Want to Boost Employee Performance? Quit Praising Achievement

Last Updated Jul 13, 2011 6:29 PM EDT

Praise motivates. Praise encourages. Praise inspires.
Sometimes.

Depending on the approach you take, praising an employee can actually have the opposite effect.

The difference lies in whether we assume skill is based on innate ability or on hard work and effort: Are people born with certain talents, or can talent be developed?

According to research on achievement and success by Stanford psychologist Carol Dweck, people tend to embrace one of two mental approaches to talent:
  • Fixed mind-set. The belief that intelligence, ability, and skill are inborn and relatively fixed: We "have" what we were born with. People with a fixed mind-set typically say things like, "I'm just not that smart," or, "Math is not my thing."
  • Growth mind-set. The belief that intelligence, ability, and skill can be developed through effort: We are what we work to become. People with a growth mind-set typically say things like, "With a little more time, and I'll get it," or, "That's okay. I'll give it another try."
That difference in perspective can be created by the type of praise we receive, often starting when we were kids. For example, say you are praised like this:
  • "Wow, you figured that out so fast -- you are so smart!"
  • "Wow, you are amazing -- you got an A without even cracking a book!"
Sounds great, right? The problem is that other messages are lurking within those statements:
  • "If I don't figure things out fast, I must not be very smart."
  • "If I do have to study, I'm not amazing."
The result can be a fixed mind-set; we start to assume we are what we are.

Then when the going gets tough and we struggle, we feel helpless. What we "are" isn't good enough.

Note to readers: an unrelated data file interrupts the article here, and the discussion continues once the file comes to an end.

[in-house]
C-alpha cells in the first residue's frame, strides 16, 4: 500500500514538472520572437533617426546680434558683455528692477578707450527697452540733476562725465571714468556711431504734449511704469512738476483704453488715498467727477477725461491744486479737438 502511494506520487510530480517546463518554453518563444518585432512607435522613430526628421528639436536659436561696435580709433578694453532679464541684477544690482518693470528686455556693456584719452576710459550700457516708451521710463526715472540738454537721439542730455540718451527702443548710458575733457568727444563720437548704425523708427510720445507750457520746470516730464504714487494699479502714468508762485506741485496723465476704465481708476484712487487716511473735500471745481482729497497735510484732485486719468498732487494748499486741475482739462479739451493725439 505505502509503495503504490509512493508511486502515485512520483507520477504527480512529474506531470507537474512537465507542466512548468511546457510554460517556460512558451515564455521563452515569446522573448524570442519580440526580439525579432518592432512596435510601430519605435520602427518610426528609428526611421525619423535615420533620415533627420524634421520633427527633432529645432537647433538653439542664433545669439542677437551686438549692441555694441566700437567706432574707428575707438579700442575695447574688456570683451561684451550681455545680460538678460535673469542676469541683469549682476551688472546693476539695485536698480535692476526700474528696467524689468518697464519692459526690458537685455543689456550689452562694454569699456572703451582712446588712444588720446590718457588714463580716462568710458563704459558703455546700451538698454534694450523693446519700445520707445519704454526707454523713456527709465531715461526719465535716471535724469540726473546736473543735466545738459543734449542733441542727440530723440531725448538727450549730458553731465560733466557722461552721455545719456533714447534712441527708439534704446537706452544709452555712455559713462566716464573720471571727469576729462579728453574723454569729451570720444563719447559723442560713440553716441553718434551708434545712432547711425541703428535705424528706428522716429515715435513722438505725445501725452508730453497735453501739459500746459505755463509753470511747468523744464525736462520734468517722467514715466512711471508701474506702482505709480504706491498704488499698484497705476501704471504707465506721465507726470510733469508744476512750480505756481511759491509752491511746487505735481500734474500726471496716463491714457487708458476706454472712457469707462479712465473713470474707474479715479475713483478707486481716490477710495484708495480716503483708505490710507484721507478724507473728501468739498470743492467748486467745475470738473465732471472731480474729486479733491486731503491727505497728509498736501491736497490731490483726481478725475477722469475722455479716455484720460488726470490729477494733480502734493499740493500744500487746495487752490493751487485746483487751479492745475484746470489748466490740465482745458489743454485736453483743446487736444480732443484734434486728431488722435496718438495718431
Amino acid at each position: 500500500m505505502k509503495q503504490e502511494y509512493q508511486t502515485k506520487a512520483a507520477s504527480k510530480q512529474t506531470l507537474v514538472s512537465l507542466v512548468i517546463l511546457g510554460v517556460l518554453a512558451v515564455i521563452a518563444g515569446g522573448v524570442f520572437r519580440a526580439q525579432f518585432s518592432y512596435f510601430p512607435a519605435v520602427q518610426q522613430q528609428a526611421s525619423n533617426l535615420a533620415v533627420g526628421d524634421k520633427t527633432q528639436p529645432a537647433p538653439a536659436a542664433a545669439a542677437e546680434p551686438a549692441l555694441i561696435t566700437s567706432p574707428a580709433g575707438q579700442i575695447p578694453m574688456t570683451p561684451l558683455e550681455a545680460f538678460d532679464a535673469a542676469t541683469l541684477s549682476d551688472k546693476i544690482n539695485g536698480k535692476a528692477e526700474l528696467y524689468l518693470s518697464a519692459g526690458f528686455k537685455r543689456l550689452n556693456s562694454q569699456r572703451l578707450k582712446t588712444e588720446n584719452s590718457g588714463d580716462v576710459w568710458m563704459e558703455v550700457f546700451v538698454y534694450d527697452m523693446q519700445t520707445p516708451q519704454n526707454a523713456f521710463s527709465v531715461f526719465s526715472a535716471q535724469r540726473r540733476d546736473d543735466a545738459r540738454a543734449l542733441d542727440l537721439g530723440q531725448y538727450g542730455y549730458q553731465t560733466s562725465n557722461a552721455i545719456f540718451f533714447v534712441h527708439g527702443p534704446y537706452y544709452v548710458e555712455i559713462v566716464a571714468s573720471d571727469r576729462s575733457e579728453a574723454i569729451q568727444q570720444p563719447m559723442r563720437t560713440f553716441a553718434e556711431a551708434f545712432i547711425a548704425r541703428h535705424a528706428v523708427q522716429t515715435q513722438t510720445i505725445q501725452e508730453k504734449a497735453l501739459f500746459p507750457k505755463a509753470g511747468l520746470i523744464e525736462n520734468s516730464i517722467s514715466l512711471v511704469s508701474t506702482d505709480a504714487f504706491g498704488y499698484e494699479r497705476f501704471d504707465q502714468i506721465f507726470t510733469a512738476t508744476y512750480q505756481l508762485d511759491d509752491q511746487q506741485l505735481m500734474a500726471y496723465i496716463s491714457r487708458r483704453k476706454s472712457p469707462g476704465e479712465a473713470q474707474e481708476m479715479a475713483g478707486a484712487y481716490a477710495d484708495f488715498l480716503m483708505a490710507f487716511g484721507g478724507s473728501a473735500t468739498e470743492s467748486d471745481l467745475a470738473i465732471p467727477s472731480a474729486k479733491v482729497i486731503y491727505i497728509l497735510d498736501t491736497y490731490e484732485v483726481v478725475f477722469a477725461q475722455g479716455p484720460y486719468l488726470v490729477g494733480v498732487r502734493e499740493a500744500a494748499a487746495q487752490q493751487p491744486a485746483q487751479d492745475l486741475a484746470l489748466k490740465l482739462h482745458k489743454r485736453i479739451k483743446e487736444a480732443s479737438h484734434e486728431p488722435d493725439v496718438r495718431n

So we stop trying.

When you only praise employees for achievements -- or criticize employees for short-term failures -- you help create a fixed mind-set environment. In time employees see every mistake as a failure. Employees see a lack of immediate results as a failure. They can easily lose motivation, or even stop trying.

Why try when trying won't matter?

Instead make sure you focus on praising effort and application, too:
  • "That didn't go perfectly... but you're definitely on the right track. Let's see what we can do to make next time go even better."
  • "Hey, you finished that project quicker this time. You worked really hard. Good job."
  • "Great job -- I can tell you put a lot of time into that."
The difference? You praise results, but results that are based on the premise of effort, not on an assumption of innate talent or skill. By praising effort you help create an environment where employees feel anything is possible.

And the same principle applies to how you encourage employees. Don't say, "I know you'll get this; you're really smart." "You're really smart," assumes an innate quality the employee either has -- or does not have.

Instead say, "I have faith in you. You're a hard worker. I've never seen you give up. I know you'll get this."

To consistently improve employee performance, build a work environment with a growth mind-set. Not only will your team's skills improve, but employees will be more willing to take more risks. When failure is seen as a step on the road to eventual achievement, risks are no longer something to avoid.

Then failure and risk will simply be an expected step in the process of success.

Related: Photo courtesy flickr user Tom Brogan, CC 2.0
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    Jeff Haden learned much of what he knows about business from managing a 250-employee book manufacturing plant. Everything else he picked up from ghostwriting books for some of the smartest CEOs and leaders in business. He has written more than 30 non-fiction books, including four Business and Investing titles that reached #1 on Amazon's bestseller list. Follow him on Twitter at @Jeff_Haden.